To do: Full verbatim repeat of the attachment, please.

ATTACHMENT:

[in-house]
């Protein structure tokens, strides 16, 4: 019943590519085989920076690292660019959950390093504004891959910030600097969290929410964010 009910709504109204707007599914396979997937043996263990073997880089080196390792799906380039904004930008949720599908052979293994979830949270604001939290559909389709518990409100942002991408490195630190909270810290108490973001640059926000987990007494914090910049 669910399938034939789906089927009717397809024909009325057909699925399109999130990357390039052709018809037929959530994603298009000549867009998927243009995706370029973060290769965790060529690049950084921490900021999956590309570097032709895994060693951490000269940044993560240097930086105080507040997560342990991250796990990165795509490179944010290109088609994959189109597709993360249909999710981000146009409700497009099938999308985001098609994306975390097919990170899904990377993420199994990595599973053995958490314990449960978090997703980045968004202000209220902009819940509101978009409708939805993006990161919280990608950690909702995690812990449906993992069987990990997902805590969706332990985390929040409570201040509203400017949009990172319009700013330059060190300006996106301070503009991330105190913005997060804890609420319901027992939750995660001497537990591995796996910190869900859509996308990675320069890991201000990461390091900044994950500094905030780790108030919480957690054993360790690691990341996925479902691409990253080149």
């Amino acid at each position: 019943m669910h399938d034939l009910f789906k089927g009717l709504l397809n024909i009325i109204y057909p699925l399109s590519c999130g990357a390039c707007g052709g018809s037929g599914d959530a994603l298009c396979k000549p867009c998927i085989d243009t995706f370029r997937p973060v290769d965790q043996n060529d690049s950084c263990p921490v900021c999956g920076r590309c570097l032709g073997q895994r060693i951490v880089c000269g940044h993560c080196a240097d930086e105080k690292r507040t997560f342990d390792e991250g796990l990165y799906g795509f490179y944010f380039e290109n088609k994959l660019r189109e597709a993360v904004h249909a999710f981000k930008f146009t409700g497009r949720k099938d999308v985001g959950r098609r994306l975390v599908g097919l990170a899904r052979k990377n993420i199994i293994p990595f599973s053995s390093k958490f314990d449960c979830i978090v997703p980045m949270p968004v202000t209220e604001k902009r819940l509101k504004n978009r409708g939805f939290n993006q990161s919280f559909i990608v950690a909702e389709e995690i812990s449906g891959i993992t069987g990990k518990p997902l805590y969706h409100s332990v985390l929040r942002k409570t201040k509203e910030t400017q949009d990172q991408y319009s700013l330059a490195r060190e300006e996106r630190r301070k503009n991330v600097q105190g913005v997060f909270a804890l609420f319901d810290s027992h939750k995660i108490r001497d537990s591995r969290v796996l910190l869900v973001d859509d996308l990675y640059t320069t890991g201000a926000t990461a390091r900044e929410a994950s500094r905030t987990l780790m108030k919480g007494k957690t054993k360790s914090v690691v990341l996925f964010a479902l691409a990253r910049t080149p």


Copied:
[in-house]
């Protein structure tokens, strides 16, 4: 019943590519085989920076690292660019959950390093504004891959910030600097969290929410964010 009910709504109204707007599914396979997937043996263990073997880089080196390792799906380039904004930008949720599908052979293994979830949270604001939290559909389709518990409100942002991408490195630190909270810290108490973001640059926000987990007494914090910049 669910399938034939789906089927009717397809024909009325057909699925399109999130990357390039052709018809037929959530994603298009000549867009998927243009995706370029973060290769965790060529690049950084921490900021999956590309570097032709895994060693951490000269940044993560240097930086105080507040997560342990991250796990990165795509490179944010290109088609994959189109597709993360249909999710981000146009409700497009099938999308985001098609994306975390097919990170899904990377993420199994990595599973053995958490314990449960978090997703980045968004202000209220902009819940509101978009409708939805993006990161919280990608950690909702995690812990449906993992069987990990997902805590969706332990985390929040409570201040509203400017949009990172319009700013330059060190300006996106301070503009991330105190913005997060804890609420319901027992939750995660001497537990591995796996910190869900859509996308990675320069890991201000990461390091900044994950500094905030780790108030919480957690054993360790690691990341996925479902691409990253080149």
């Amino acid at each position: 019943m669910h399938d034939l009910f789906k089927g009717l709504l397809n024909i009325i109204y057909p699925l399109s590519c999130g990357a390039c707007g052709g018809s037929g599914d959530a994603l298009c396979k000549p867009c998927i085989d243009t995706f370029r997937p973060v290769d965790q043996n060529d690049s950084c263990p921490v900021c999956g920076r590309c570097l032709g073997q895994r060693i951490v880089c000269g940044h993560c080196a240097d930086e105080k690292r507040t997560f342990d390792e991250g796990l990165y799906g795509f490179y944010f380039e290109n088609k994959l660019r189109e597709a993360v904004h249909a999710f981000k930008f146009t409700g497009r949720k099938d999308v985001g959950r098609r994306l975390v599908g097919l990170a899904r052979k990377n993420i199994i293994p990595f599973s053995s390093k958490f314990d449960c979830i978090v997703p980045m949270p968004v202000t209220e604001k902009r819940l509101k504004n978009r409708g939805f939290n993006q990161s919280f559909i990608v950690a909702e389709e995690i812990s449906g891959i993992t069987g990990k518990p997902l805590y969706h409100s332990v985390l929040r942002k409570t201040k509203e910030t400017q949009d990172q991408y319009s700013l330059a490195r060190e300006e996106r630190r301070k503009n991330v600097q105190g913005v997060f909270a804890l609420f319901d810290s027992h939750k995660i108490r001497d537990s591995r969290v796996l910190l869900v973001d859509d996308l990675y640059t320069t890991g201000a926000t990461a390091r900044e929410a994950s500094r905030t987990l780790m108030k919480g007494k957690t054993k360790s914090v690691v990341l996925f964010a479902l691409a990253r910049t080149p």